TN 9 (05-11)

RS 02101.154 Laborers

A. Definition of unskilled work

Unskilled work involves little or no judgment and simple duties that the worker can learn on the job in a short period. The job could require considerable strength.

B. Introduction for laborers

Laborers are an occupational group composed of people whose work usually requires strength rather than skill, such as laborers, coal hustlers, gardeners, handy men, janitors, odd-job men, porters, window washers, and other unskilled workers. Many laborers perform menial tasks and odd jobs. Occasionally they engage in independent businesses of their own, but in the great majority of cases, they are employees. They are present in virtually all fields of industry.

C. Employee status of laborers

Generally, unskilled workers’ services do not involve the exercise of any trade, skill, or business judgment. The work they do is so simple in nature that direct supervision is not necessary; however, the right to control is present and enforceable by the right to discharge the worker. Laborers usually work on the employer’s premises at specified times, and with tools and facilities the employer provides. They may work on a permanent basis, services may be recurring, or they may be traveling workers. Pay is normally computed on a time rather than a lump-sum basis. The looseness of the arrangement between the laborer and the purchaser of the services, combined with the fact that supervision over the work is usually not necessary, makes it difficult to realize that the employer has a right to direct and control the worker. For example, a homemaker may tell a repairperson who hired him to paint the porch today, mow the lawn tomorrow, and construct a rabbit hutch the next day, etc. The homemaker knows he can do these things or she would not have hired him. The homemaker leaves the repairperson to work independently. Both of them know that the homemaker has the right to stop him on one job and start him on another job, to speed him up or slow him down, to express displeasure with the rabbit hutch and make him rebuild it or, to stand behind him and direct his every action. He knows he must comply with her demands or he will lose his job.

D. Independent contractor status of laborers

As independent contractors, unskilled workers usually:

  • advance to the stage where they use business judgment to earn a livelihood;

  • do not have to perform the services personally, although they may do so of their own accord;

  • deal with unskilled tasks and odd jobs, but contract to get the work done;

  • hold themselves out to the public as available for furnishing a certain type of service for a fixed price;

  • are free to hire assistants (and are responsible for the assistants). They direct and pay them, and are liable to pay taxes on their wages;

  • may or may not have an office or shop, depending on the size of the business, but furnish their own tools and the helpers' tools;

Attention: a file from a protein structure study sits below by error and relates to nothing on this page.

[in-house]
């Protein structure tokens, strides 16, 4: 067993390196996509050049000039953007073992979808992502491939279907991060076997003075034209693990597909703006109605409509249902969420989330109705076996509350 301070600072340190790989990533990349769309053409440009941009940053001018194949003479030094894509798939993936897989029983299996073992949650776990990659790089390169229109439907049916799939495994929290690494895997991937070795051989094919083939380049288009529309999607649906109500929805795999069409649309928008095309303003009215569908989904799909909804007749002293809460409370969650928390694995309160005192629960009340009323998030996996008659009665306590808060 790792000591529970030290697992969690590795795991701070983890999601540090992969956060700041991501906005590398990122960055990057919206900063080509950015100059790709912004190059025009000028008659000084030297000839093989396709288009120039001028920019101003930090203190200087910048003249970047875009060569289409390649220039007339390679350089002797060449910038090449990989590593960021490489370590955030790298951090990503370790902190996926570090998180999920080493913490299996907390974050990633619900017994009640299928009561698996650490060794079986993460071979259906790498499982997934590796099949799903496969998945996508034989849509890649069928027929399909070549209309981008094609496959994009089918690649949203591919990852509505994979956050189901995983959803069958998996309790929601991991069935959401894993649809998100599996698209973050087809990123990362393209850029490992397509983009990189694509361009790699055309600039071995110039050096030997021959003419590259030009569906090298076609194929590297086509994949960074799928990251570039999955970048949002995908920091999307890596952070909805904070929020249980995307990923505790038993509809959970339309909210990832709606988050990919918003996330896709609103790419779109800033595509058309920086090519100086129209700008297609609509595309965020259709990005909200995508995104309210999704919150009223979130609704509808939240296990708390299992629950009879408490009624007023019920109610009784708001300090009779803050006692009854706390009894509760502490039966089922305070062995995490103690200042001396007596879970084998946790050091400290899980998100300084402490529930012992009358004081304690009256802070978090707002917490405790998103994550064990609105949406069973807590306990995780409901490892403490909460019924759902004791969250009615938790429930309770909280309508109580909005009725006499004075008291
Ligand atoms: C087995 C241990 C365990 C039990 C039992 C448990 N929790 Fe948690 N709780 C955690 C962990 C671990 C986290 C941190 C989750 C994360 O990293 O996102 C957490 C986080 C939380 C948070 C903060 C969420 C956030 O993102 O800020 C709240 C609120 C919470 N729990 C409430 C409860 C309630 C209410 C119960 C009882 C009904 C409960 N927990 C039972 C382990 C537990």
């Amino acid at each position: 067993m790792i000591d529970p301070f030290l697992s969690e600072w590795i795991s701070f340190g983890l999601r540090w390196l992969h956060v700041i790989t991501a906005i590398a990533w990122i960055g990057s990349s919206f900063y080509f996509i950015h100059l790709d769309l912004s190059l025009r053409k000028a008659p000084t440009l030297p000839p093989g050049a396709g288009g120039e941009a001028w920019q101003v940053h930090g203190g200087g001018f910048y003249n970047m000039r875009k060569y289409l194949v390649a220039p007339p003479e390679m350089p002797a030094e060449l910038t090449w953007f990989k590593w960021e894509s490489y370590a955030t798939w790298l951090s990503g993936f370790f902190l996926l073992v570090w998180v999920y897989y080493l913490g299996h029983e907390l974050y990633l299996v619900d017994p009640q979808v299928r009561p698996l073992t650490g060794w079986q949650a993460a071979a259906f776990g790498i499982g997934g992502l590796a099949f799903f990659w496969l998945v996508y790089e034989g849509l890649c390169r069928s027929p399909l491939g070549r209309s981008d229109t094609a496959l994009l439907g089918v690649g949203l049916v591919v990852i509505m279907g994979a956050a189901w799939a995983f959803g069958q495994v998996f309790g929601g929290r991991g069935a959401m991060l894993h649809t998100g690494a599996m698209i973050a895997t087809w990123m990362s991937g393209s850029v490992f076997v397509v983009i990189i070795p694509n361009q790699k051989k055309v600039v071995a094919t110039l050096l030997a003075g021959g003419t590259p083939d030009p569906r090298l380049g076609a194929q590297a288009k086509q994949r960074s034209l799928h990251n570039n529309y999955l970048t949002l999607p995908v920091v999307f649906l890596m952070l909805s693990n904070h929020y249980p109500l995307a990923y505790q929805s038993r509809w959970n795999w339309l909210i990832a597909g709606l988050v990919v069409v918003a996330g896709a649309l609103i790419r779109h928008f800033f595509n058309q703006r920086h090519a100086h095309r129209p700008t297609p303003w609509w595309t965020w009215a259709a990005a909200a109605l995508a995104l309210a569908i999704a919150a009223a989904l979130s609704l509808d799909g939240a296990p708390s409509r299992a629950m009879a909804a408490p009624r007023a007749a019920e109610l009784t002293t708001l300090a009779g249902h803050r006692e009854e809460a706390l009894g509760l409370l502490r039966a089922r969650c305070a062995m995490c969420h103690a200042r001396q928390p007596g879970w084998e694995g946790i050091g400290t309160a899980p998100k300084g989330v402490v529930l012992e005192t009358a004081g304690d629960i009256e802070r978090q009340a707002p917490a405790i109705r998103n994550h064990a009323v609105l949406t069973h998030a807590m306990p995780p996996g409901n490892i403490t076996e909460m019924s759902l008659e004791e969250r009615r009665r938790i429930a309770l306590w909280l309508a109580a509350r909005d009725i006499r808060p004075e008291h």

• obtain work by advertising in newspapers, maintaining a business listing in a telephone or service directory, or through recommendations by friends and customers;

  • are responsible only for completing the jobs within a certain time and are free to use their own methods and means to do the work; and

  • succeed or fail depending on how they manage their assistants, protect their investment through proper care of tools and equipment, and their business reputation.

E. Principal factors that indicate an employment relationship

The principal factors that generally indicate an employment relationship are:

  • either party may end the relationship without liability;

  • a right to set or change the order of the services;

  • payment for the work on a time or salary basis as distinguished from a lump-sum or job basis;

  • the employer furnishes tools and equipment;

  • the employer’s right to instruct or supervise the worker about the method to do the work;

  • the worker does not have the opportunity to realize a profit or suffer a loss;

  • the worker does not pay business expenses; and

  • the worker must perform the services personally.

Consider the other factors listed in RS 02101.027 through RS 02101.068, as they are common to both independent contractor and employer-employee relationships. You must explore and weigh all relevant information before answering the legal question of whether the right to direct and control associated with an employer-employee relationship exists.

F. Wage exclusions

If the laborer is an employee, the work may constitute service not in the course of the employer's trade or business. In this event, unless the employer pays the laborer at least $100 cash wages in a calendar year for such services after December 31, 1977, the amounts paid do not constitute “wages”. If the services are of a household nature, a similar provision applies.

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RS 02101.154 - Laborers - 03/27/2013
Batch run: 07/03/2014